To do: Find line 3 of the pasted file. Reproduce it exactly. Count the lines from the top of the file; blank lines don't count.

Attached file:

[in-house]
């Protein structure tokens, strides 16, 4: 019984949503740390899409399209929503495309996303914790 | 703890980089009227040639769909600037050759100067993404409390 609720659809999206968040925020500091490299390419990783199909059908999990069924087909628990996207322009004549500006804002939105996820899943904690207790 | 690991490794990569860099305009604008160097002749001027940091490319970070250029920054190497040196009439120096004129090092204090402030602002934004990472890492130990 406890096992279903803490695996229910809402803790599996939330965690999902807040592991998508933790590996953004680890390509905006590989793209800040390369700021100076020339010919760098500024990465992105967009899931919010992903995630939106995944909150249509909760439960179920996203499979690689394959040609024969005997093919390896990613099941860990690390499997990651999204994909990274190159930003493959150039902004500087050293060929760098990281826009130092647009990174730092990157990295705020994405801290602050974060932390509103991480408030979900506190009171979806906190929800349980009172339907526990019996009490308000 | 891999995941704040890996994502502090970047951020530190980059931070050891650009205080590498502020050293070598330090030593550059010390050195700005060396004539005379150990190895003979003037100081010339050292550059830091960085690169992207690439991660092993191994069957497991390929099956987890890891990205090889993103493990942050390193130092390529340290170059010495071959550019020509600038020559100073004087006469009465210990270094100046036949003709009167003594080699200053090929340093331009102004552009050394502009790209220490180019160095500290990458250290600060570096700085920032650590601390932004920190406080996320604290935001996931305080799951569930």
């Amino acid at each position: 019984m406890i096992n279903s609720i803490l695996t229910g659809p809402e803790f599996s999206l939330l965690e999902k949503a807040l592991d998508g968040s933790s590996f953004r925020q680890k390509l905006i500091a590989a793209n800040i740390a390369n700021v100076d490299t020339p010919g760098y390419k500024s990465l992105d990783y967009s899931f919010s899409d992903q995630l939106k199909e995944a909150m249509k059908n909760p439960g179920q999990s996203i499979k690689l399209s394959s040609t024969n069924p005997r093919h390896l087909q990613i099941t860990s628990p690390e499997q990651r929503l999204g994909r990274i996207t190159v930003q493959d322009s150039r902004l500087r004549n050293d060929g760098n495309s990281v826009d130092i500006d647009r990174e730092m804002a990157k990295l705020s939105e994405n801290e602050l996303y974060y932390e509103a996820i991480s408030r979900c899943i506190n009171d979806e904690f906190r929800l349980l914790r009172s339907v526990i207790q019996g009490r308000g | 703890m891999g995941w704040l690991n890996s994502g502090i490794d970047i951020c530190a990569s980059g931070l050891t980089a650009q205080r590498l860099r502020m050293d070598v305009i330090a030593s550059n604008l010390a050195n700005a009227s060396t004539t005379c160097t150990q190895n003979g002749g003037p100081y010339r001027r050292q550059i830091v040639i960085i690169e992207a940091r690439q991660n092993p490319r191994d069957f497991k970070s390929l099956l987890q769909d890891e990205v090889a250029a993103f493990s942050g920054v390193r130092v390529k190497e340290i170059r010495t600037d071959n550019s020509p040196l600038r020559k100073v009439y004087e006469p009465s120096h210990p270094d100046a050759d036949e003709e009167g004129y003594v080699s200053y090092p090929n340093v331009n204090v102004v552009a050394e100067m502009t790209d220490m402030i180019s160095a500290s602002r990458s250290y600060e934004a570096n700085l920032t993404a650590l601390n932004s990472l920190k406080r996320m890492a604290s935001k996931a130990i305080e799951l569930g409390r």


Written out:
């Amino acid at each position: 019984m406890i096992n279903s609720i803490l695996t229910g659809p809402e803790f599996s999206l939330l965690e999902k949503a807040l592991d998508g968040s933790s590996f953004r925020q680890k390509l905006i500091a590989a793209n800040i740390a390369n700021v100076d490299t020339p010919g760098y390419k500024s990465l992105d990783y967009s899931f919010s899409d992903q995630l939106k199909e995944a909150m249509k059908n909760p439960g179920q999990s996203i499979k690689l399209s394959s040609t024969n069924p005997r093919h390896l087909q990613i099941t860990s628990p690390e499997q990651r929503l999204g994909r990274i996207t190159v930003q493959d322009s150039r902004l500087r004549n050293d060929g760098n495309s990281v826009d130092i500006d647009r990174e730092m804002a990157k990295l705020s939105e994405n801290e602050l996303y974060y932390e509103a996820i991480s408030r979900c899943i506190n009171d979806e904690f906190r929800l349980l914790r009172s339907v526990i207790q019996g009490r308000g | 703890m891999g995941w704040l690991n890996s994502g502090i490794d970047i951020c530190a990569s980059g931070l050891t980089a650009q205080r590498l860099r502020m050293d070598v305009i330090a030593s550059n604008l010390a050195n700005a009227s060396t004539t005379c160097t150990q190895n003979g002749g003037p100081y010339r001027r050292q550059i830091v040639i960085i690169e992207a940091r690439q991660n092993p490319r191994d069957f497991k970070s390929l099956l987890q769909d890891e990205v090889a250029a993103f493990s942050g920054v390193r130092v390529k190497e340290i170059r010495t600037d071959n550019s020509p040196l600038r020559k100073v009439y004087e006469p009465s120096h210990p270094d100046a050759d036949e003709e009167g004129y003594v080699s200053y090092p090929n340093v331009n204090v102004v552009a050394e100067m502009t790209d220490m402030i180019s160095a500290s602002r990458s250290y600060e934004a570096n700085l920032t993404a650590l601390n932004s990472l920190k406080r996320m890492a604290s935001k996931a130990i305080e799951l569930g409390r």